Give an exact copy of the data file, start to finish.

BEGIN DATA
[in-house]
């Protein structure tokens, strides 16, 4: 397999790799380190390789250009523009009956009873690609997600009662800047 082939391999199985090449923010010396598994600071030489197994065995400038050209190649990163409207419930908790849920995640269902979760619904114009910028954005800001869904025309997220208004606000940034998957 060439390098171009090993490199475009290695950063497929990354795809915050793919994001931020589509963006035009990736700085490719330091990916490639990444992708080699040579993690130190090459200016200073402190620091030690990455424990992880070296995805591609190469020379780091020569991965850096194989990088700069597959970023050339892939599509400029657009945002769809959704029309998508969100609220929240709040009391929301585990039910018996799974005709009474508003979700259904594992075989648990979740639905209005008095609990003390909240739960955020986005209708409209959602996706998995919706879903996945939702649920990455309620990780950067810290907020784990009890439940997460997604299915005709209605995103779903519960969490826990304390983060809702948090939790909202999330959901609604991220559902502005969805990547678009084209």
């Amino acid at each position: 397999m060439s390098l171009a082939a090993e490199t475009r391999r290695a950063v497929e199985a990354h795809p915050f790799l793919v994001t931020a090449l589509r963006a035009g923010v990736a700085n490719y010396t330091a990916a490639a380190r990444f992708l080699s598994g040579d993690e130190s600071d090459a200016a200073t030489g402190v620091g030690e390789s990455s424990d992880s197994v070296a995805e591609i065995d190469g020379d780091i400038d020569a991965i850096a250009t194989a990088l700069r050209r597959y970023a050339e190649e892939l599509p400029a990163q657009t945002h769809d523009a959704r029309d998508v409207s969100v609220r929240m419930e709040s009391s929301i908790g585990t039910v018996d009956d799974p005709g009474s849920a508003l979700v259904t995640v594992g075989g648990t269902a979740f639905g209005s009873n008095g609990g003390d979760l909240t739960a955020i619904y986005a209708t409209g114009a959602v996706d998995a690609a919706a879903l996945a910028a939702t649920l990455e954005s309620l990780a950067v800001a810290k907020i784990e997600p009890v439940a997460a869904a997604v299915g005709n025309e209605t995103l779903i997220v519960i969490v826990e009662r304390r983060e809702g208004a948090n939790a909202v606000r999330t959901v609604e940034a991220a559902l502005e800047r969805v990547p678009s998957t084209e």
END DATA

[in-house]
């Protein structure tokens, strides 16, 4: 397999790799380190390789250009523009009956009873690609997600009662800047 082939391999199985090449923010010396598994600071030489197994065995400038050209190649990163409207419930908790849920995640269902979760619904114009910028954005800001869904025309997220208004606000940034998957 060439390098171009090993490199475009290695950063497929990354795809915050793919994001931020589509963006035009990736700085490719330091990916490639990444992708080699040579993690130190090459200016200073402190620091030690990455424990992880070296995805591609190469020379780091020569991965850096194989990088700069597959970023050339892939599509400029657009945002769809959704029309998508969100609220929240709040009391929301585990039910018996799974005709009474508003979700259904594992075989648990979740639905209005008095609990003390909240739960955020986005209708409209959602996706998995919706879903996945939702649920990455309620990780950067810290907020784990009890439940997460997604299915005709209605995103779903519960969490826990304390983060809702948090939790909202999330959901609604991220559902502005969805990547678009084209």
């Amino acid at each position: 397999m060439s390098l171009a082939a090993e490199t475009r391999r290695a950063v497929e199985a990354h795809p915050f790799l793919v994001t931020a090449l589509r963006a035009g923010v990736a700085n490719y010396t330091a990916a490639a380190r990444f992708l080699s598994g040579d993690e130190s600071d090459a200016a200073t030489g402190v620091g030690e390789s990455s424990d992880s197994v070296a995805e591609i065995d190469g020379d780091i400038d020569a991965i850096a250009t194989a990088l700069r050209r597959y970023a050339e190649e892939l599509p400029a990163q657009t945002h769809d523009a959704r029309d998508v409207s969100v609220r929240m419930e709040s009391s929301i908790g585990t039910v018996d009956d799974p005709g009474s849920a508003l979700v259904t995640v594992g075989g648990t269902a979740f639905g209005s009873n008095g609990g003390d979760l909240t739960a955020i619904y986005a209708t409209g114009a959602v996706d998995a690609a919706a879903l996945a910028a939702t649920l990455e954005s309620l990780a950067v800001a810290k907020i784990e997600p009890v439940a997460a869904a997604v299915g005709n025309e209605t995103l779903i997220v519960i969490v826990e009662r304390r983060e809702g208004a948090n939790a909202v606000r999330t959901v609604e940034a991220a559902l502005e800047r969805v990547p678009s998957t084209e």